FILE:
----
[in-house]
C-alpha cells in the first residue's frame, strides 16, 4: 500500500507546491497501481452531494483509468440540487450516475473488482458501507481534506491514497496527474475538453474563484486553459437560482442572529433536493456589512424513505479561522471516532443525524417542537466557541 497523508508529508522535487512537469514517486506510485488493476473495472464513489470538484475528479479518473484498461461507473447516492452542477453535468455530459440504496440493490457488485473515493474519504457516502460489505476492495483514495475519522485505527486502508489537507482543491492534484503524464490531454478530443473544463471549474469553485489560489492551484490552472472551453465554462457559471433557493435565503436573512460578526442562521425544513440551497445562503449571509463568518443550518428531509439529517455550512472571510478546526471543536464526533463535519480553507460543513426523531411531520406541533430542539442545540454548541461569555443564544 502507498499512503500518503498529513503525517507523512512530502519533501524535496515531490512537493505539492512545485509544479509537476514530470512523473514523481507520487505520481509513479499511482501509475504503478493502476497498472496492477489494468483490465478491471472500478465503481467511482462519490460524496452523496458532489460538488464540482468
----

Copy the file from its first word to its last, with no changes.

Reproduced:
[in-house]
C-alpha cells in the first residue's frame, strides 16, 4: 500500500507546491497501481452531494483509468440540487450516475473488482458501507481534506491514497496527474475538453474563484486553459437560482442572529433536493456589512424513505479561522471516532443525524417542537466557541 497523508508529508522535487512537469514517486506510485488493476473495472464513489470538484475528479479518473484498461461507473447516492452542477453535468455530459440504496440493490457488485473515493474519504457516502460489505476492495483514495475519522485505527486502508489537507482543491492534484503524464490531454478530443473544463471549474469553485489560489492551484490552472472551453465554462457559471433557493435565503436573512460578526442562521425544513440551497445562503449571509463568518443550518428531509439529517455550512472571510478546526471543536464526533463535519480553507460543513426523531411531520406541533430542539442545540454548541461569555443564544 502507498499512503500518503498529513503525517507523512512530502519533501524535496515531490512537493505539492512545485509544479509537476514530470512523473514523481507520487505520481509513479499511482501509475504503478493502476497498472496492477489494468483490465478491471472500478465503481467511482462519490460524496452523496458532489460538488464540482468